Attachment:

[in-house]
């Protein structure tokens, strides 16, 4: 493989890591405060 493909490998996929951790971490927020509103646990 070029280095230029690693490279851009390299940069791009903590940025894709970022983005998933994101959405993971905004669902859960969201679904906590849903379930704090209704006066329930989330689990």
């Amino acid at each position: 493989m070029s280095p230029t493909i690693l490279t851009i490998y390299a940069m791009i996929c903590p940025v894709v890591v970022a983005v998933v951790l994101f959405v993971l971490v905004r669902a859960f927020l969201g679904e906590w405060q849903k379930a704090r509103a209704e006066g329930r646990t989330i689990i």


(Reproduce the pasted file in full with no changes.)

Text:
[in-house]
């Protein structure tokens, strides 16, 4: 493989890591405060 493909490998996929951790971490927020509103646990 070029280095230029690693490279851009390299940069791009903590940025894709970022983005998933994101959405993971905004669902859960969201679904906590849903379930704090209704006066329930989330689990």
């Amino acid at each position: 493989m070029s280095p230029t493909i690693l490279t851009i490998y390299a940069m791009i996929c903590p940025v894709v890591v970022a983005v998933v951790l994101f959405v993971l971490v905004r669902a859960f927020l969201g679904e906590w405060q849903k379930a704090r509103a209704e006066g329930r646990t989330i689990i």